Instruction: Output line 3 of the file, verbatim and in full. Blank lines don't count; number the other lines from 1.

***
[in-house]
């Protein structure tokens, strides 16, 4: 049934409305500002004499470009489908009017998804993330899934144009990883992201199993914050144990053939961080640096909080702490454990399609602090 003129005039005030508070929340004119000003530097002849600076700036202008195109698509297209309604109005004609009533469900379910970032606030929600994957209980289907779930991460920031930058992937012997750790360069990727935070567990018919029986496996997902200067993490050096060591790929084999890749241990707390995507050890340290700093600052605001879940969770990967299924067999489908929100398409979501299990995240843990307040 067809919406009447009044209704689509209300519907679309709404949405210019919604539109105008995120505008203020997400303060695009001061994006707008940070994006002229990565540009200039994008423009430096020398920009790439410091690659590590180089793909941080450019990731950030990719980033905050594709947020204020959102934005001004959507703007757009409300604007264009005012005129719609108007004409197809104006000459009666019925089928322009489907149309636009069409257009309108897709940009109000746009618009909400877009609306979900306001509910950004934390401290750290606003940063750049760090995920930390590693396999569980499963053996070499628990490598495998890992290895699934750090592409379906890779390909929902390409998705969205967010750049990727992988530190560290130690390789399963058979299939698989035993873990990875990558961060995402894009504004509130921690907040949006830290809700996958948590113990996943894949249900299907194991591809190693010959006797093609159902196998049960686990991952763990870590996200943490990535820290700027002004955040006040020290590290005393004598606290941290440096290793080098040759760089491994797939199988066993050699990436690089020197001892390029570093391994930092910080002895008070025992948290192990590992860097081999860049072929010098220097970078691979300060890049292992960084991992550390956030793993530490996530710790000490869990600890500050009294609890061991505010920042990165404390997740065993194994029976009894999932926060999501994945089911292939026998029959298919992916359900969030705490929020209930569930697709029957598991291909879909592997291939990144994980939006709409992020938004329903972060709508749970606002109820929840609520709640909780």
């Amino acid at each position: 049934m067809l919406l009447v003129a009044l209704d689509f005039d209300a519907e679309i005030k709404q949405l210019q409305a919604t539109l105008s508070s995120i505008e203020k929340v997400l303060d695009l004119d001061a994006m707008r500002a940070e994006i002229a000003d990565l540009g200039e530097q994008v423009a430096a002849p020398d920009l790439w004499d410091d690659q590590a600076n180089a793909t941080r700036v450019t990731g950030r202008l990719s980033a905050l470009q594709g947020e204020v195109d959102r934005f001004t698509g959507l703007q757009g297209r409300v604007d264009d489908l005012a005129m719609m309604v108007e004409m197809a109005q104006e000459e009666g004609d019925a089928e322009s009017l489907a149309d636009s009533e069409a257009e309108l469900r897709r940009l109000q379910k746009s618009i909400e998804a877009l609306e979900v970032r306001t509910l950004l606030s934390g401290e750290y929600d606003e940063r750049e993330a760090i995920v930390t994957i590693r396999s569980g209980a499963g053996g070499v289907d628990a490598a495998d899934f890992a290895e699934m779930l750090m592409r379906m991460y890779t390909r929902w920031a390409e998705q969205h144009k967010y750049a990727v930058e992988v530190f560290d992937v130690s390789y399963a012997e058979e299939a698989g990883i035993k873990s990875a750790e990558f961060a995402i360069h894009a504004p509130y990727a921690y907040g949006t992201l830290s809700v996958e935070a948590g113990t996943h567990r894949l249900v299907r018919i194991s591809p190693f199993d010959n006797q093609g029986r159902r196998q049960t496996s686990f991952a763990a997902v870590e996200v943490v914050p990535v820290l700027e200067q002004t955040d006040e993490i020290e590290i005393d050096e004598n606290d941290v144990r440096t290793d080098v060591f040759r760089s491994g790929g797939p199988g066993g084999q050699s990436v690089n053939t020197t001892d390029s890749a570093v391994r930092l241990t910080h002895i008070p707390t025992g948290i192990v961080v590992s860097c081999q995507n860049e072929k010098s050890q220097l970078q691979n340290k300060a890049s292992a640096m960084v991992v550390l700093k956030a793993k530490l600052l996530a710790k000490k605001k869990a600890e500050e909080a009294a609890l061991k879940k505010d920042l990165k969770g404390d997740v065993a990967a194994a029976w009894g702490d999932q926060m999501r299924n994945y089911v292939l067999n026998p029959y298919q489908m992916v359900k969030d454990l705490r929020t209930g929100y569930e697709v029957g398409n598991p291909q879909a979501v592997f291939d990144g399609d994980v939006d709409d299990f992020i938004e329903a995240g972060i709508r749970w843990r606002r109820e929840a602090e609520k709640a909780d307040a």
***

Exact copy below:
């Amino acid at each position: 049934m067809l919406l009447v003129a009044l209704d689509f005039d209300a519907e679309i005030k709404q949405l210019q409305a919604t539109l105008s508070s995120i505008e203020k929340v997400l303060d695009l004119d001061a994006m707008r500002a940070e994006i002229a000003d990565l540009g200039e530097q994008v423009a430096a002849p020398d920009l790439w004499d410091d690659q590590a600076n180089a793909t941080r700036v450019t990731g950030r202008l990719s980033a905050l470009q594709g947020e204020v195109d959102r934005f001004t698509g959507l703007q757009g297209r409300v604007d264009d489908l005012a005129m719609m309604v108007e004409m197809a109005q104006e000459e009666g004609d019925a089928e322009s009017l489907a149309d636009s009533e069409a257009e309108l469900r897709r940009l109000q379910k746009s618009i909400e998804a877009l609306e979900v970032r306001t509910l950004l606030s934390g401290e750290y929600d606003e940063r750049e993330a760090i995920v930390t994957i590693r396999s569980g209980a499963g053996g070499v289907d628990a490598a495998d899934f890992a290895e699934m779930l750090m592409r379906m991460y890779t390909r929902w920031a390409e998705q969205h144009k967010y750049a990727v930058e992988v530190f560290d992937v130690s390789y399963a012997e058979e299939a698989g990883i035993k873990s990875a750790e990558f961060a995402i360069h894009a504004p509130y990727a921690y907040g949006t992201l830290s809700v996958e935070a948590g113990t996943h567990r894949l249900v299907r018919i194991s591809p190693f199993d010959n006797q093609g029986r159902r196998q049960t496996s686990f991952a763990a997902v870590e996200v943490v914050p990535v820290l700027e200067q002004t955040d006040e993490i020290e590290i005393d050096e004598n606290d941290v144990r440096t290793d080098v060591f040759r760089s491994g790929g797939p199988g066993g084999q050699s990436v690089n053939t020197t001892d390029s890749a570093v391994r930092l241990t910080h002895i008070p707390t025992g948290i192990v961080v590992s860097c081999q995507n860049e072929k010098s050890q220097l970078q691979n340290k300060a890049s292992a640096m960084v991992v550390l700093k956030a793993k530490l600052l996530a710790k000490k605001k869990a600890e500050e909080a009294a609890l061991k879940k505010d920042l990165k969770g404390d997740v065993a990967a194994a029976w009894g702490d999932q926060m999501r299924n994945y089911v292939l067999n026998p029959y298919q489908m992916v359900k969030d454990l705490r929020t209930g929100y569930e697709v029957g398409n598991p291909q879909a979501v592997f291939d990144g399609d994980v939006d709409d299990f992020i938004e329903a995240g972060i709508r749970w843990r606002r109820e929840a602090e609520k709640a909780d307040a």